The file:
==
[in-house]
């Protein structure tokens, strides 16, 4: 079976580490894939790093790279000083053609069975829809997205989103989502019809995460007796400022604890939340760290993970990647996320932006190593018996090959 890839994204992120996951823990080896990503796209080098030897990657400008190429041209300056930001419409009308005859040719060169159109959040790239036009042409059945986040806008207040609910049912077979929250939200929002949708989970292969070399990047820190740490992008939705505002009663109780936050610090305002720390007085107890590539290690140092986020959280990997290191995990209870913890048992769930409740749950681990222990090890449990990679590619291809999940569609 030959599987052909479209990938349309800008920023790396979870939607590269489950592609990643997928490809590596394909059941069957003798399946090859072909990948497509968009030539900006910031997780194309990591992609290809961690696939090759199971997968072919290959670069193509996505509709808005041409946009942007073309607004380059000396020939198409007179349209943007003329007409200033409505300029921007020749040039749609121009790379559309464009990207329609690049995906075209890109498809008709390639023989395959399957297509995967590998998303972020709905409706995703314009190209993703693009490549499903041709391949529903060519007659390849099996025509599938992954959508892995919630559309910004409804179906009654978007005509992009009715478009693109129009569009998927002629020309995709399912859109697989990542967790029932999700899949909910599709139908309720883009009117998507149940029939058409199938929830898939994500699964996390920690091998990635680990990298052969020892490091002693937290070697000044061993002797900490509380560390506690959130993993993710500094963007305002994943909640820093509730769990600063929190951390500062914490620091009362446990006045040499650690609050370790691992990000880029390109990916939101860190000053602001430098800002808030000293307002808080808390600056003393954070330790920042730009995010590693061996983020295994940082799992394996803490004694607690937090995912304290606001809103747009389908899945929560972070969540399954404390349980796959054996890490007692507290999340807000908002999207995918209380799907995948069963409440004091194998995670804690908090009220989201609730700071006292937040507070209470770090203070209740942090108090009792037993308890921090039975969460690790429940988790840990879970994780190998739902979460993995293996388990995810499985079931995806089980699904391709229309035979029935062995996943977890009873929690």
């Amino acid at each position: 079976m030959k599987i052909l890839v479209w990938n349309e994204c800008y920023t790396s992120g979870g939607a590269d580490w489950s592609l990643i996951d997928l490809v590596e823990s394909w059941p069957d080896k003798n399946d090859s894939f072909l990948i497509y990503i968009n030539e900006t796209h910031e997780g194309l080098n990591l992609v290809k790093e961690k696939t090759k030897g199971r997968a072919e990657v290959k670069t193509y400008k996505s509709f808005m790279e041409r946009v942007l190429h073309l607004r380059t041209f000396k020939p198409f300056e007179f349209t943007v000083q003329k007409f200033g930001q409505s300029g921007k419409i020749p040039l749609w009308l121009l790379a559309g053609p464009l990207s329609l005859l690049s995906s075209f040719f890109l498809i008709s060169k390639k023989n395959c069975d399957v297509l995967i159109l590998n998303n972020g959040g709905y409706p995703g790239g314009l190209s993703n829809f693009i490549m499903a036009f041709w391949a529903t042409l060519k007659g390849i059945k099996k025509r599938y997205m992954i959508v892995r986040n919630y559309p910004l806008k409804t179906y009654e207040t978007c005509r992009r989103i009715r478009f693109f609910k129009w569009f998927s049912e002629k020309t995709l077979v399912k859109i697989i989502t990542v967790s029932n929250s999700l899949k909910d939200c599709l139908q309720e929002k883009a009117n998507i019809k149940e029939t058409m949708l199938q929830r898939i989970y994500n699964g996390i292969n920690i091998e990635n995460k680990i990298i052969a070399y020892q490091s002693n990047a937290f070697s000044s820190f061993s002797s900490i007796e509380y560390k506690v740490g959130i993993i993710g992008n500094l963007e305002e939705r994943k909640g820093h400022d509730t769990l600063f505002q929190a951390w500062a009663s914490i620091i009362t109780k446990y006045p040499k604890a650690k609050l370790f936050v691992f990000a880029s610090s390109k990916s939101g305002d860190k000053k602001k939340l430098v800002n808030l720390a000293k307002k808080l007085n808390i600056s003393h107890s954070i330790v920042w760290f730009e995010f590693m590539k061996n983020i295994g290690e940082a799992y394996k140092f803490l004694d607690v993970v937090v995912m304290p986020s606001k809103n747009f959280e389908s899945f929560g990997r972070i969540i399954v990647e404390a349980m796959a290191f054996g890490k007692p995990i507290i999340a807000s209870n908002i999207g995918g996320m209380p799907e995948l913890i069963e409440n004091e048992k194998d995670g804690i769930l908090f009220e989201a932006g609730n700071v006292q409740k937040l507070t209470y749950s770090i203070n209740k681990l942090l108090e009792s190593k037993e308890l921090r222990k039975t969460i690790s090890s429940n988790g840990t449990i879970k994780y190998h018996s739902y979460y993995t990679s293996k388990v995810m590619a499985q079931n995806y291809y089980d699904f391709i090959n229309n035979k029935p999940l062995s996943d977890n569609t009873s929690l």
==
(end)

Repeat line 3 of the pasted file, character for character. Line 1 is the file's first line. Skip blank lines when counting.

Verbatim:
């Amino acid at each position: 079976m030959k599987i052909l890839v479209w990938n349309e994204c800008y920023t790396s992120g979870g939607a590269d580490w489950s592609l990643i996951d997928l490809v590596e823990s394909w059941p069957d080896k003798n399946d090859s894939f072909l990948i497509y990503i968009n030539e900006t796209h910031e997780g194309l080098n990591l992609v290809k790093e961690k696939t090759k030897g199971r997968a072919e990657v290959k670069t193509y400008k996505s509709f808005m790279e041409r946009v942007l190429h073309l607004r380059t041209f000396k020939p198409f300056e007179f349209t943007v000083q003329k007409f200033g930001q409505s300029g921007k419409i020749p040039l749609w009308l121009l790379a559309g053609p464009l990207s329609l005859l690049s995906s075209f040719f890109l498809i008709s060169k390639k023989n395959c069975d399957v297509l995967i159109l590998n998303n972020g959040g709905y409706p995703g790239g314009l190209s993703n829809f693009i490549m499903a036009f041709w391949a529903t042409l060519k007659g390849i059945k099996k025509r599938y997205m992954i959508v892995r986040n919630y559309p910004l806008k409804t179906y009654e207040t978007c005509r992009r989103i009715r478009f693109f609910k129009w569009f998927s049912e002629k020309t995709l077979v399912k859109i697989i989502t990542v967790s029932n929250s999700l899949k909910d939200c599709l139908q309720e929002k883009a009117n998507i019809k149940e029939t058409m949708l199938q929830r898939i989970y994500n699964g996390i292969n920690i091998e990635n995460k680990i990298i052969a070399y020892q490091s002693n990047a937290f070697s000044s820190f061993s002797s900490i007796e509380y560390k506690v740490g959130i993993i993710g992008n500094l963007e305002e939705r994943k909640g820093h400022d509730t769990l600063f505002q929190a951390w500062a009663s914490i620091i009362t109780k446990y006045p040499k604890a650690k609050l370790f936050v691992f990000a880029s610090s390109k990916s939101g305002d860190k000053k602001k939340l430098v800002n808030l720390a000293k307002k808080l007085n808390i600056s003393h107890s954070i330790v920042w760290f730009e995010f590693m590539k061996n983020i295994g290690e940082a799992y394996k140092f803490l004694d607690v993970v937090v995912m304290p986020s606001k809103n747009f959280e389908s899945f929560g990997r972070i969540i399954v990647e404390a349980m796959a290191f054996g890490k007692p995990i507290i999340a807000s209870n908002i999207g995918g996320m209380p799907e995948l913890i069963e409440n004091e048992k194998d995670g804690i769930l908090f009220e989201a932006g609730n700071v006292q409740k937040l507070t209470y749950s770090i203070n209740k681990l942090l108090e009792s190593k037993e308890l921090r222990k039975t969460i690790s090890s429940n988790g840990t449990i879970k994780y190998h018996s739902y979460y993995t990679s293996k388990v995810m590619a499985q079931n995806y291809y089980d699904f391709i090959n229309n035979k029935p999940l062995s996943d977890n569609t009873s929690l």